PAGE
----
Petr Pavel in Brno, 1 March 2022. Credit: Martin Strachon via Wikimedia Commons (CC-BY-SA 4.0)

Petr Pavel Leads Presidential Candidates In Total Donations

Retired general Petr Pavel has so far received the most financial support from donors for his campaign out of the candidates for the Czech presidency, and businessman Karel Janecek, who is covering the costs of his own campaign, has had the highest spending so far, according to analysis of the candidates’ transparent accounts.

Several candidates have hundreds of thousands of crowns in their transparent accounts.

The candidates had to release information about their transparent accounts for the presidential campaign from 6 July. So far, three women and 12 men have reported their accounts to the Office Supervising the Financing of Political Parties and Movements, and one candidate has enabled access to his account via his campaign website.

Mathematician Janecek has sent almost CZK 4.5 million to his account, of which he has so far spent CZK 4.2 million.

Pavel, former Czech army chief-of-staff and former head of the NATO Military Committee, has the second highest campaign spending so far, of some CZK 780,000, mostly used for printed materials and collecting signatures for his candidacy. Supporters and sponsors have donated almost CZK 4 million to his campaign in total, ranging from small donations of a few hundred crowns, to large corporate donations such as the CZK 500,000 donated by Ondrej Fryc, the founder of the Internet shop

Businessmen Tomas Brezina and Karel Divis are using only their own money, as their transparent accounts reveal. Brezina has sent just under CZK 550,000, of which he has spent around CZK 23,000 so far, and Divis has sent CZK 300,000 to his account, using around CZK 210,000 to collect signatures from the public.

Former Energy Regulation Office head Alena Vitaskova has so far collected CZK 770,000, and has spent more than CZK 500,000. Her donors are mainly firms connected with the energy industry, such as Gazoprojekt Czech, Elgas and Gascontrol.

Senator Marek Hilser has received CZK 300,000 in total, and almost all the money was transferred from the account that supported his candidacy for the Senate.

Former Charles University rector Tomas Zima has already gathered about CZK 870,000, half a million of which was provided by his main backer, businessman Jiri Malus. Zima has spent most of the sum on his campaign design, promotional material and public relations.

Former Mendel University Rector Danuse Nerudova has almost CZK 1 million in her election account, but has so far spent very little on her campaign. She received half a million crowns from businesswoman Alexandra Kala, and transferred over CZK 400,000 from her pre-election transparent account.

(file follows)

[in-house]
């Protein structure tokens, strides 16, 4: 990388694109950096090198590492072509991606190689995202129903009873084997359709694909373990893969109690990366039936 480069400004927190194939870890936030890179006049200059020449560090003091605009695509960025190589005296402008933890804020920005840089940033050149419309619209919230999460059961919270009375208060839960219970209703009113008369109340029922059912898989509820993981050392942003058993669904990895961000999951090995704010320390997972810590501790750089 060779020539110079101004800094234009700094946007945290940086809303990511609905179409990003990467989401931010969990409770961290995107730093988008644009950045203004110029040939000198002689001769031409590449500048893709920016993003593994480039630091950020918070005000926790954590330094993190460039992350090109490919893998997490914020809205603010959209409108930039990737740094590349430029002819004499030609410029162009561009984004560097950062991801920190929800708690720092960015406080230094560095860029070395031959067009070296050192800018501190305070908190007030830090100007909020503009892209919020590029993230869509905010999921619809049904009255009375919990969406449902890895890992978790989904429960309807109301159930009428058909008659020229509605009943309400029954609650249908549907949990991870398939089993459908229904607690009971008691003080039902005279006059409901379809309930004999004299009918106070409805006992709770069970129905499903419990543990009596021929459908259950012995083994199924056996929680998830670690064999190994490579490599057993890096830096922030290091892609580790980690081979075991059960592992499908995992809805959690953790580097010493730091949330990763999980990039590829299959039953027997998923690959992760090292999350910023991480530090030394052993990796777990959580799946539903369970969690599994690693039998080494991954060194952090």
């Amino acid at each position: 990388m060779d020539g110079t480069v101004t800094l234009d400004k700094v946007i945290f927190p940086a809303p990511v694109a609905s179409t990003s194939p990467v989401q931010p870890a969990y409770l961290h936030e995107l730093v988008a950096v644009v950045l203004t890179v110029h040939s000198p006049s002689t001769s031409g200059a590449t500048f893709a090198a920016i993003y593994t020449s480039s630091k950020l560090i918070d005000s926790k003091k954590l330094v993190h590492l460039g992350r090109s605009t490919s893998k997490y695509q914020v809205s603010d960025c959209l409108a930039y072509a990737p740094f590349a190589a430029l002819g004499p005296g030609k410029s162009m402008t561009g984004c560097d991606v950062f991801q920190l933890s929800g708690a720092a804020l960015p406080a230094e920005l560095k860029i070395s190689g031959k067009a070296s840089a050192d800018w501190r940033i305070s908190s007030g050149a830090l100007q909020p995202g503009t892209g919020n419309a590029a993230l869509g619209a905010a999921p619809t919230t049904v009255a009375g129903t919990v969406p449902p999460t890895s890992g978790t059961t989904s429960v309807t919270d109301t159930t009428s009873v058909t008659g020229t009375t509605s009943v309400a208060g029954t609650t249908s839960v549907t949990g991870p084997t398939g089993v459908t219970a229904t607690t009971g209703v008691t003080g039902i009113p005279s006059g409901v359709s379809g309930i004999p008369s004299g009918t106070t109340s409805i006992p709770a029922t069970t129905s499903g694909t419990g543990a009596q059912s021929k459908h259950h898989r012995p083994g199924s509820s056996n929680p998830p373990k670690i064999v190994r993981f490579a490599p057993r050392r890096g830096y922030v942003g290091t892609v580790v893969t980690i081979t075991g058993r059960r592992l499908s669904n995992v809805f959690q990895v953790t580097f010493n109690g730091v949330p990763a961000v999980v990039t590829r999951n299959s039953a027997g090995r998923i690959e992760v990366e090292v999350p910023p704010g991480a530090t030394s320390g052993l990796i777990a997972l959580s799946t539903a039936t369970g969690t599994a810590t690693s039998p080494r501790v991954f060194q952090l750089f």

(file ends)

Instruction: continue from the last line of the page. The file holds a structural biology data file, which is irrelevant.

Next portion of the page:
Trade union leader Josef Stredula has under CZK 160,000 in his account, mostly from the Together for People association, which according to media reports will assist him with his candidacy, while he himself sent CZK 50,000 to the account.

Josef Skala, the candidate of the extra-parliamentary Communist Party (KSCM), has collected around CZK 280,000, mainly from small donors, but he sent part of this money back to them as they did not meet the sponsorship requirements. KSCM has given him CZK 35,000.

Former senator Libor Michalek has under CZK 160,000, including CZK 50,000 from the Vision for Czechia movement, which he chairs, and a similar sum from his personal funds.

Ivo Mares, a theologian and media expert, and Denisa Rohanova, who heads an association defending the rights of debtors, so far have only tens of thousands of crowns in their accounts.

A further two candidates for president, who have no financial transactions connected with the campaign yet, also recently registered their accounts with the supervisory office. These were Milan Rokytka, a former reporter with the Communist Halo noviny newspaper, and Lumir Laska, who calls himself Buddha.

The limit for a candidate’s spending on the campaign is CZK 40 million before the first round of the presidential election and another CZK 10 million before the second round. The supervisory authority will assess the campaign spending after the elections. The election costs are calculated from the declaration of the election date, which took place in early July.

Candidates who have not yet confirmed their participation in the presidential race, such as ANO chairman and ex-PM Andrej Babis, will have to report their campaign expenditures retroactively. Babis intends to announce the decision on his candidacy for president at the last moment, in early November.

Pavel has not officially announced his candidacy either, but he said in June he would run in the presidential election and would announce it officially this month. Stredula and Nerudova have started collecting signatures in their support, which are necessary for the candidacy.

The first round of the third direct presidential election in the Czech Republic, to choose a replacement for Milos Zeman, will be held on 13-14 January 2023, and the second-round runoff vote, if necessary, would take place two weeks later, on 27-28 January.